I recently read a post in which my friend A Simple Jew considered the impact of children on your own intelligence. He said a couple of things that I wanted to respond to here as well as open the topic for further discussion because I think that it is interesting.
“Can intelligence get in the way of parenting? While occupied with children the parent has to turn off his mind to some to degree from his own intellectual pursuits.
On the weekend I wake up at 5:00 and go downstairs and learn until my wife and children wake up at 7:00. I cherish this time alone. I spend these two hours exercising my brain since I know that I will have to turn it off once the children are up. I have found that taking this time to myself helps me be more fully devoted to my family during the course of the day.”
I don’t think that your own intellectual capacity for learning has to be turned off during the time in which you are engaged in parenting activities, it is just redirected in a different direction. And I think that the ages of your children will impact it too.
That is, if you have very young children more of your time is taken in helping to teach them how to be good people and how to find their way in the world. So your own learning is going to be a little bit more limited because of the time they require and they probably are not going to be able to act as your chavrusa (study partner).
But you can still learn with them. It is a chance to reevaluate what you have been taught and really consider what you want them to learn and to make a part of themselves.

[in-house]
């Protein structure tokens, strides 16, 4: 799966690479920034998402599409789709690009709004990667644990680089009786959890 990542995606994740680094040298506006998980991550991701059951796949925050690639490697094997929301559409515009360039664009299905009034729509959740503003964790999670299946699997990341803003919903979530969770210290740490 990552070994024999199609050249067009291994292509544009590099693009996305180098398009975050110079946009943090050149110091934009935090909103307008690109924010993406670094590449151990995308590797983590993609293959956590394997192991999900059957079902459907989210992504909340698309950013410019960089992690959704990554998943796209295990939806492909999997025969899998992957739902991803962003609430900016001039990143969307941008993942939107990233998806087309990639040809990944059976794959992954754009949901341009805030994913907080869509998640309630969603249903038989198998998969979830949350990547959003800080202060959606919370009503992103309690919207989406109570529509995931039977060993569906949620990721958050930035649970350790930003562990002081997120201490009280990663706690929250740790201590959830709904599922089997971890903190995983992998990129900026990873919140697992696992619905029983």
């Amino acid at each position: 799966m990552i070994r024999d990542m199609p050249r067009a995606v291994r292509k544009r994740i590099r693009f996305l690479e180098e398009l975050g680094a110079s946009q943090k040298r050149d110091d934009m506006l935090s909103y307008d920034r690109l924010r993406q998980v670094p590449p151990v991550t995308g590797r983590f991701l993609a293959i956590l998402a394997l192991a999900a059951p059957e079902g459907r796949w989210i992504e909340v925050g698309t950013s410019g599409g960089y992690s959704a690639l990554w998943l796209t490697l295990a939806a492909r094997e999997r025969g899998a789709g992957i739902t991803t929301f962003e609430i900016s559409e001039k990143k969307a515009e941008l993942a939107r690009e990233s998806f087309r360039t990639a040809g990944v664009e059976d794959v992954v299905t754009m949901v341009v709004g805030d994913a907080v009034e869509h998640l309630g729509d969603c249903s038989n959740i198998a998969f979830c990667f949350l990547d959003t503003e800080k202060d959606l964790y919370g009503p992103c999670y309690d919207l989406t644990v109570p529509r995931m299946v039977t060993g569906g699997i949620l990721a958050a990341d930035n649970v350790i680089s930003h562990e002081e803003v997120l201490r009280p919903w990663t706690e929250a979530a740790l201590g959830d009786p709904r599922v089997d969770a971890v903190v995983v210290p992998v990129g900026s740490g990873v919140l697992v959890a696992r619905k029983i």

“There are plenty of very intelligent people with advanced degrees and small children at home. I wonder if it is more difficult for them to “put there brain aside” when dealing with their children. I wonder if intelligence to some degree can be a stumbling block.
Too much intelligence is not good. It makes one over think even the most trivial decisions and does not allow one to live in the moment. Too little intelligence can potentially be dangerous.
Exactly where is the line?”
Again I see it as a question of how to redirect that energy in a fashion that suits both you and your children. Small children may make it harder to deal with quantum mechanics, but not impossible.
I don’t think that you can be too intelligent. Anyone can be paralyzed by indecisiveness as well as a tendency to overanalyze the world around them, intelligence does not have to play a role in this.
One of the key points you address is the need to remember to live in the present and not get caught by memories of past victories/failures or thoughts of the future. That is something that I work on every day.
This is an interesting topic that can go a lot of different directions, thanks.